I was thinking the same thing. No need for geographical elevation differences between the lower and upper stations.
Every underground coal mine I’ve seen had a settling pond at the top.
Add floating solar on top of the reservoir to help minimize evaporation.
Disappointed to see there is nothing Colorado. But, I guess we don’t have enough RE yet to warrant it – just under 20% currently.
John is right evaporation is the biggest enemy of this project because rainfall is not guaranteed in AZ for months at a time you will have a dwindling reservoir to work with. Even with coving the reservoir this will likely be an issue at longer time scales. Very ambitious
I would think that a floating PV field with some sort of sealing between the panels would reduce evaporation drastically. Further not so much heat gets through the PV panels and if the floating base is painted white (or whatever coating is best) Ideal set up to use bifacials. Does anyone have any idea of evaporation loss from a pond in the desert? It might not take a large fraction of the energy to pump top up water from a distant river. Of course you have to convince the current users of that river that the pumped hydro is more important than whatever they now use the water for.
Of course there’s a lot of sun energy in Arizona.but I think the better plan is to couple pumped storage with wind which blows night and day. Future pumped storage storage projects should consider wind, water and elevation. Ideal locations should be found along the Columbia River and evaporation will not be a significant problem.
Watch out for using groundwater to replenish evaporation. The quad cities may have water issues due to this project – groundwater elevations may lower.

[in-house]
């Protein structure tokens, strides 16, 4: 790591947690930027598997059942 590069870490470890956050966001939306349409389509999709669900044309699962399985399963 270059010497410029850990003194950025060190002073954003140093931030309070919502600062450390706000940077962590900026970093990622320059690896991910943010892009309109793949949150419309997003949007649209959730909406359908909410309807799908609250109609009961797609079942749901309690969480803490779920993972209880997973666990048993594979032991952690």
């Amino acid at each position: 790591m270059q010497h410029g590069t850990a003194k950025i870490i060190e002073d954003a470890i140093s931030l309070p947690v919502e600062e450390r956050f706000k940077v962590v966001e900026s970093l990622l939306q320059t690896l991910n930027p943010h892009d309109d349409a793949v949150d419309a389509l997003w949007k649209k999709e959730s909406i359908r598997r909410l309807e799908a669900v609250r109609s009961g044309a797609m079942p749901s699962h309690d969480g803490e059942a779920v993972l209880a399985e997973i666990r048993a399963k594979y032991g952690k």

This was a fun challenge for us – our team did the up-front conceptual development and engineering and secured the initial FERC permit. Unfortunately ITC decided not to continue the development and the web site is down.
The storage capacity as originally conceived was 20 GWh. That was enough to significantly impact the California “Duck Curve.”
The losses to evaporation and seepage were estimated at less than 10% per year which is a tiny fraction of 1% of the available aquifer annual recharge.
One of the biggest challenges was and continues to be water rights. We collectively need to recognize there is no such thing as an energy free lunch. Everything has an impact, whether it is a wind turbine, concentrating solar-thermal, or pumped hydro. If the western US needs lots of energy storage without much environmental or social impact, pumped hydro is a nearly perfect technology.
By submitting this form you agree to pv magazine using your data for the purposes of publishing your comment.
Your personal data will only be disclosed or otherwise transmitted to third parties for the purposes of spam filtering or if this is necessary for technical maintenance of the website. Any other transfer to third parties will not take place unless this is justified on the basis of applicable data protection regulations or if pv magazine is legally obliged to do so.
You may revoke this consent at any time with effect for the future, in which case your personal data will be deleted immediately. Otherwise, your data will be deleted if pv magazine has processed your request or the purpose of data storage is fulfilled.
Further information on data privacy can be found in our Data Protection Policy.